NEW YORK — In the late Nineties, a handful of maternity designers revolutionized an industry by making fashionable, even sexy, clothes for moms-to-be who didn’t want to shed their style simply because of their change in status.
Until now, though, those stylish moms had little reading matter targeted specifically to them.
Enter Cookie, a new magazine hitting newsstands Nov. 15, aimed at the sophisticated mother who doesn’t want to give up her Christian Louboutin sandals and exotic vacations because she has a kid — or even two or three.
“It’s permission for moms to retain their lifestyle and sense of adventure,” said Pilar Guzman, the magazine’s editor in chief, who has a two-year-old son named Henry.
Covering travel, health, fashion, beauty, food and home, Cookie, according to its creators, is an entirely new take on a category filled with broad, seven-figure circulation books like Parenting, Parents and Child.
“Those magazines do a great job, but a particular reader was underserved in this market,” said Guzman. “The people who read Condé Nast books, where do they go for their parenting needs?”
Indeed. Incubated within Condé Nast Publications’ Fairchild division, Cookie, a sister publication to WWD, has been described by some who’ve seen it as “Vogue for mommies.” The photography is lush, the layouts modern and clean. In fact, the only design cue that suggests kids is the rainbow-colored, bubble-lettered logo on the cover.
“It’s a nice foil for the rest of the look of the magazine,” Guzman explained.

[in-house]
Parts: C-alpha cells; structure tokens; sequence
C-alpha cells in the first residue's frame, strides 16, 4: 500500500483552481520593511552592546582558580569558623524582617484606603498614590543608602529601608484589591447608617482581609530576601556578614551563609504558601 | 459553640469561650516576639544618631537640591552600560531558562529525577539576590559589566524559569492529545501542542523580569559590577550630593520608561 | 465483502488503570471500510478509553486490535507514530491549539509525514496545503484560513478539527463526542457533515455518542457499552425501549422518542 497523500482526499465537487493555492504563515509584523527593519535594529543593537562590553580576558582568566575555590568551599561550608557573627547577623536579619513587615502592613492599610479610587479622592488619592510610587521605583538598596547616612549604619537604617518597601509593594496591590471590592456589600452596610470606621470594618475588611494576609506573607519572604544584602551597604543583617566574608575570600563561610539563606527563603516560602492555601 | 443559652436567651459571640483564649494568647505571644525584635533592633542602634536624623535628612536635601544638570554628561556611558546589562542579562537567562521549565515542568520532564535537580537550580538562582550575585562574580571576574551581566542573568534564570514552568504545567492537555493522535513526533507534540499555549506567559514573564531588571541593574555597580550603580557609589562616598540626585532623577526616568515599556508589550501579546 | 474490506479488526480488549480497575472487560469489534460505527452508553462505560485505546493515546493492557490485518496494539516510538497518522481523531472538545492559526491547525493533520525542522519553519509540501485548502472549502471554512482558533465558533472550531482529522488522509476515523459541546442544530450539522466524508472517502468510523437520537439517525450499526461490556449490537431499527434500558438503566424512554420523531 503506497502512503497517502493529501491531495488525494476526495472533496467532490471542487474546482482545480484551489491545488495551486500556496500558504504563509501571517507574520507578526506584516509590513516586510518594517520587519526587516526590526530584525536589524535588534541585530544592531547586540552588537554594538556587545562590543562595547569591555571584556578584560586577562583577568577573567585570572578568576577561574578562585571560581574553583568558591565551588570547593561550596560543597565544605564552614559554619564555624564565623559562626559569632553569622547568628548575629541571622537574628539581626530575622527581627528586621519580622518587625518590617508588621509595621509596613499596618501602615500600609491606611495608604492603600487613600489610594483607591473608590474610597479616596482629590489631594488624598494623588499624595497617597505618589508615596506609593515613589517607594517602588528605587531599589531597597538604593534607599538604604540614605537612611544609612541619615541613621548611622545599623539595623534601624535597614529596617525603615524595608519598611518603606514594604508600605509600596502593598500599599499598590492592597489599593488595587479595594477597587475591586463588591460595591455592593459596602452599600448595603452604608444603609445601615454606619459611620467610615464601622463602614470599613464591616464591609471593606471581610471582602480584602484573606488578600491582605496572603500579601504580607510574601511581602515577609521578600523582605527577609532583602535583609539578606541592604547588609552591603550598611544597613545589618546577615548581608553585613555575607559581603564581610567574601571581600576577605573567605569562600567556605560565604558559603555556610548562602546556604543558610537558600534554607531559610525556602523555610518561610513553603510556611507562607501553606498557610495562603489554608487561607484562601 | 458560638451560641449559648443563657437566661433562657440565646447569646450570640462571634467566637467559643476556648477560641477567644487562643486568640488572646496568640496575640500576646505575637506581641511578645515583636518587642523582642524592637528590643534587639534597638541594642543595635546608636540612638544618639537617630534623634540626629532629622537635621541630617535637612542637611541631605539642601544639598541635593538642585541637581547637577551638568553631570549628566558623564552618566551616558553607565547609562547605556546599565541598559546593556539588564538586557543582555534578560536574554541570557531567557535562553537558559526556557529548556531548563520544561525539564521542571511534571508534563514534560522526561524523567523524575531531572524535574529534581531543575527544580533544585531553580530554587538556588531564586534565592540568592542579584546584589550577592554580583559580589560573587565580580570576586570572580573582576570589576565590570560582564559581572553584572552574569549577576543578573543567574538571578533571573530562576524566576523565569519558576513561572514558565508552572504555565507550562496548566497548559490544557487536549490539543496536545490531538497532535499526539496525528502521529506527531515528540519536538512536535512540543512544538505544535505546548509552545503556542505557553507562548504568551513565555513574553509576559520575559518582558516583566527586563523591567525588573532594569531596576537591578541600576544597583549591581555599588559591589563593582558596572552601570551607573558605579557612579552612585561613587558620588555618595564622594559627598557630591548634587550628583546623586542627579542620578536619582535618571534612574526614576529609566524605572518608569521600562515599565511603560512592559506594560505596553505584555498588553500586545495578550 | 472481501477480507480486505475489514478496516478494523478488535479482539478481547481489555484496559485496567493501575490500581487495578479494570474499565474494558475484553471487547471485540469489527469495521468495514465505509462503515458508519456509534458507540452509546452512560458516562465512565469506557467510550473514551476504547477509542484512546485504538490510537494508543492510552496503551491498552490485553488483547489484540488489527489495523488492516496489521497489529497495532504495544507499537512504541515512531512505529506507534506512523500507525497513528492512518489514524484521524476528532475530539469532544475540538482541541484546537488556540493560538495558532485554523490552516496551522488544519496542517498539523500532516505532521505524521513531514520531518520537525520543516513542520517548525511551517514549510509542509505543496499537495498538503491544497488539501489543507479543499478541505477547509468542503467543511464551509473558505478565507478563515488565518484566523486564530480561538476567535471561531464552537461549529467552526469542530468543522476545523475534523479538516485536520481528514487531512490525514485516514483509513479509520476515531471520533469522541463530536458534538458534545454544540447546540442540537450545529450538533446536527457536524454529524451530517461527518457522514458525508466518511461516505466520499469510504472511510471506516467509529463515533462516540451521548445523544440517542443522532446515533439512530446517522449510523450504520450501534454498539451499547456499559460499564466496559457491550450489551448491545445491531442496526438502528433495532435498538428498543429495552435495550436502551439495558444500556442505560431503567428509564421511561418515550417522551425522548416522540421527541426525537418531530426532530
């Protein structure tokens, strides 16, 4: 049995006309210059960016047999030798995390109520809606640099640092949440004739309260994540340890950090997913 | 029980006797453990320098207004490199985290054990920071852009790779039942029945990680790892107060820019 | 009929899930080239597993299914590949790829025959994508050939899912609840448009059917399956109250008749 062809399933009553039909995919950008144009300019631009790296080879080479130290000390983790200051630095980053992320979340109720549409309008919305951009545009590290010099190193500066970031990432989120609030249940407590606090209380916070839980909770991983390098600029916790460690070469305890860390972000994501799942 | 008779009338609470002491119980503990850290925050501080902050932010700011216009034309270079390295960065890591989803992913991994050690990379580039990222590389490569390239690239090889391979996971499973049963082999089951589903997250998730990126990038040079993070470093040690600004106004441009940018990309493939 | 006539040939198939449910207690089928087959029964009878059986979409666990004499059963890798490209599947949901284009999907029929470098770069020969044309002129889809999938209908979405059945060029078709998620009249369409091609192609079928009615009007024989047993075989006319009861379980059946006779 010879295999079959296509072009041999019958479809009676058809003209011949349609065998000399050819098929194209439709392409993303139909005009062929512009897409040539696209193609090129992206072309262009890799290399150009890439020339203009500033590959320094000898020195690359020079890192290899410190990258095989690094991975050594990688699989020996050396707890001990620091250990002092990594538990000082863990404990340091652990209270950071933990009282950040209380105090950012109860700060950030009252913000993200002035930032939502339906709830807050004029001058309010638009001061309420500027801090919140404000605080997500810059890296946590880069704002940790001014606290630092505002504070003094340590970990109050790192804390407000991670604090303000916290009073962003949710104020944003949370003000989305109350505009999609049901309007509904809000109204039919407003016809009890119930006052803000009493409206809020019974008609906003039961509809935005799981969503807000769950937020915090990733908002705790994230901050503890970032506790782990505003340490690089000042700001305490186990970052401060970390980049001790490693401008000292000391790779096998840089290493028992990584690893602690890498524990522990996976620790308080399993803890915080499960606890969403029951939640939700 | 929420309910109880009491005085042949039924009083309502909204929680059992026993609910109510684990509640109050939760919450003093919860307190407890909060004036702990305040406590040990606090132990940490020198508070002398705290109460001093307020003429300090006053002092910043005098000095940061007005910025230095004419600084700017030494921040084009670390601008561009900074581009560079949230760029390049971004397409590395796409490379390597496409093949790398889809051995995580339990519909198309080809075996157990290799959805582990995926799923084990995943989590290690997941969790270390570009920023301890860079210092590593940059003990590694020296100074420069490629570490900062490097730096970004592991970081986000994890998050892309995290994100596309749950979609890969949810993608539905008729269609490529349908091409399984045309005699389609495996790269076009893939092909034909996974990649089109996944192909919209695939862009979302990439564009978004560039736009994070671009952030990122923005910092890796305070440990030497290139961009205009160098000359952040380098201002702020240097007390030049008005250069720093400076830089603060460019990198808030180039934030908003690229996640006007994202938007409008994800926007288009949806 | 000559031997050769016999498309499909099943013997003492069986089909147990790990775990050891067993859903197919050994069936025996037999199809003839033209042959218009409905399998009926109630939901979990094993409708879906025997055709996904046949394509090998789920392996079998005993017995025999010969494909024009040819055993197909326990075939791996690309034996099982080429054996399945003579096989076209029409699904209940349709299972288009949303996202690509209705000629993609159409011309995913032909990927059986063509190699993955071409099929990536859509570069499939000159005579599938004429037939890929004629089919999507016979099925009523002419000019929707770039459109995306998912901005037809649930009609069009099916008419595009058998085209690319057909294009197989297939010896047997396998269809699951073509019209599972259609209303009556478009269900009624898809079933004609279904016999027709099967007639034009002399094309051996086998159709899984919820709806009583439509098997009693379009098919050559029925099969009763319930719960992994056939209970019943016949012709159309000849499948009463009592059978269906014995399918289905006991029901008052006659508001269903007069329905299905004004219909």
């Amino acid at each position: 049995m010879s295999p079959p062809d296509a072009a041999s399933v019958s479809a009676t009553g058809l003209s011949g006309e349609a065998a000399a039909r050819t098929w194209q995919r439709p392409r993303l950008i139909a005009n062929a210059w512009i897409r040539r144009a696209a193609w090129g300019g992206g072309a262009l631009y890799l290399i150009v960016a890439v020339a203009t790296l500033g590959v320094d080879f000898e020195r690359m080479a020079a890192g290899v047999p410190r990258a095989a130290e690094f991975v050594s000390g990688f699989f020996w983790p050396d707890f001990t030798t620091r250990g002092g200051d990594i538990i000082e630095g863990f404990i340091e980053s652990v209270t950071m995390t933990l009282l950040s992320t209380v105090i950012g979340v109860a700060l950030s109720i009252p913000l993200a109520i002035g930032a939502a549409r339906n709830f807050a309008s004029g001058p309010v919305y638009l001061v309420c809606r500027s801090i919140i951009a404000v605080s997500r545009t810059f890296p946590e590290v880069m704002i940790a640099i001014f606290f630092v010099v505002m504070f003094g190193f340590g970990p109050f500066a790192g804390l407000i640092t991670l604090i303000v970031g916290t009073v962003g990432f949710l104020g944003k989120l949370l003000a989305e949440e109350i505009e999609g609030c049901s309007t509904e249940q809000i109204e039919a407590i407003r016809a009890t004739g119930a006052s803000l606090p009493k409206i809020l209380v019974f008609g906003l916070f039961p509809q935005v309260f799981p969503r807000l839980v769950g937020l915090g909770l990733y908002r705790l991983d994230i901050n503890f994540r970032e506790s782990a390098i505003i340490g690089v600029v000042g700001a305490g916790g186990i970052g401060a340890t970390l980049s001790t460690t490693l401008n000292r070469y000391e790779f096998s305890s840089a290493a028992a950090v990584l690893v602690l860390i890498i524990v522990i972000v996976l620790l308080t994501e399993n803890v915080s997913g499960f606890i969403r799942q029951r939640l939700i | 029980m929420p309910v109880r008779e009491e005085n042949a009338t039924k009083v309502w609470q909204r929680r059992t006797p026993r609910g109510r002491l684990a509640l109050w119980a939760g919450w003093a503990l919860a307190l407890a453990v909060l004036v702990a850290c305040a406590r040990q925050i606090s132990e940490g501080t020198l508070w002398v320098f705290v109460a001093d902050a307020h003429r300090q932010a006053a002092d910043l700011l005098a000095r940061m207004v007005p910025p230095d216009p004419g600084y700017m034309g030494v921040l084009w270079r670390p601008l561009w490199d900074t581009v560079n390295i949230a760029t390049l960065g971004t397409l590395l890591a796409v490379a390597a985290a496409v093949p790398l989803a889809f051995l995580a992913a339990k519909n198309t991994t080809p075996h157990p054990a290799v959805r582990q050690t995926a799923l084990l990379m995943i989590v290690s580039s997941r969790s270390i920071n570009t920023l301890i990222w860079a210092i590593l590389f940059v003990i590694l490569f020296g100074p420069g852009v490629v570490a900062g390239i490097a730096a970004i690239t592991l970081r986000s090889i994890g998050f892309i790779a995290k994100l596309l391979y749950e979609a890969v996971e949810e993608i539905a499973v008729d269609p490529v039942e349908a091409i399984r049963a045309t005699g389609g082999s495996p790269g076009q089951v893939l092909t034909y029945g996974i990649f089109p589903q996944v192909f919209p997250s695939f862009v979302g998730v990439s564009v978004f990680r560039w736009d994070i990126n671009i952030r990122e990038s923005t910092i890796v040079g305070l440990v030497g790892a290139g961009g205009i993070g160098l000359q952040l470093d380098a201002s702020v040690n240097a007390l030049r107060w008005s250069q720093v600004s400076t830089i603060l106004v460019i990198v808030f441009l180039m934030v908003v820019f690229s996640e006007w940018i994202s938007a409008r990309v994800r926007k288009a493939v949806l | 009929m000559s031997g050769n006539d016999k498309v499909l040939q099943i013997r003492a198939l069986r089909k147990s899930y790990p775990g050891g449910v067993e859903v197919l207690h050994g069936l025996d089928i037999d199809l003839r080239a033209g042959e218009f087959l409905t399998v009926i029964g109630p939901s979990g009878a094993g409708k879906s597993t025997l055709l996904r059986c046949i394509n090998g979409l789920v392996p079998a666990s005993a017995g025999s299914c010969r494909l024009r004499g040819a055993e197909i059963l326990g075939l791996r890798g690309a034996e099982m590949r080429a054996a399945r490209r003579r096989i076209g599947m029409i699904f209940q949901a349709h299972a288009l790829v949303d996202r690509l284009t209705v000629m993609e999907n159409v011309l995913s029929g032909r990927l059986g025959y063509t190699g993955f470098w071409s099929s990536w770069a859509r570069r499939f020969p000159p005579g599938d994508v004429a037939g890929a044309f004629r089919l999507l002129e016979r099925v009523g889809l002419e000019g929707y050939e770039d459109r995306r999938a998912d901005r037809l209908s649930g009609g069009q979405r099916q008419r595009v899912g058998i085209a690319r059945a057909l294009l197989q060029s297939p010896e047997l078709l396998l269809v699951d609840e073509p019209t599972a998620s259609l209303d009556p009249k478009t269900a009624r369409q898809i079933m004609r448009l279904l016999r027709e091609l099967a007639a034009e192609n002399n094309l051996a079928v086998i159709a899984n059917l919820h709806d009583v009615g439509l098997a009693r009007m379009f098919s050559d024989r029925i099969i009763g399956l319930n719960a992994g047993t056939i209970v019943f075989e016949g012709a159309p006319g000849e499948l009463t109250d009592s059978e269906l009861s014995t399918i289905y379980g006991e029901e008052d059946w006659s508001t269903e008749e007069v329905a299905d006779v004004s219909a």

A digest section in the front of the book, “Smart Cookie,” opens with a short piece on a woman fitting that description. (In the launch issue, it’s Lucy Sykes.) A story on the modern mommy tote — “Wonder Bags” — shows day and night options, from Balenciaga to Kate Spade. A fashion shoot has girls dressing up in their mother’s accessories. There are exotic and domestic family vacation destinations in a range of price points; meals that celebrity chefs eat with their own kids; an entertaining feature for a first birthday party, and health stories debunking myths about colds and breast-feeding.
“I just think people get overly cautious, overly precious, overly anxious with their kids. And I think that ends up having a negative effect, even in utero,” said Guzman, who described the voice of the magazine as “your most well-informed friend, who is also the least judgmental.”
Cookie launches with an initial rate base of 300,000 and plans to publish six times in 2006.
While its ad page count in the debut (92.5) isn’t quite as robust as the two most recent Condé Nast launches — Men’s Vogue’s first issue had 164 pages and Domino had 106 — Cookie’s publisher, Eva Dillon, said it was unfair to make that comparison, considering the new ground Cookie had to break and the fact that it was a fourth-quarter launch. (Many potential advertisers didn’t include it in their budgets since pages didn’t begin selling until April.)
“In a magazine that is completely new to a category, 92 pages is a smash hit, frankly,” Dillon said.
The first issue, she pointed out, drew a number of new advertisers to the parenting genre, including Burberry, Lexus, Land Rover, David Yurman, Sea Island, Bedat and Neiman Marcus. It also brought new advertisers to Condé Nast, such as Bugaboo, Nestlé Good Start formula, Aaron Basha jewelry, Catimini apparel, Nest bedding and Oeuf furniture.
Dillon said, so far, response for 2006 has been overwhelmingly positive, and, according to Guzman, reader reaction during focus group testing has brought more of the same — even among women outside the target demographic.
“These were not all fancy ladies,” she said of the participants. “I would brace myself thinking some of them wouldn’t get it, that we were going to get clobbered. But they loved it.
“That’s the thing about parenting,” Guzman added. “It’s the great equalizer. Everyone wants the best for their kids.”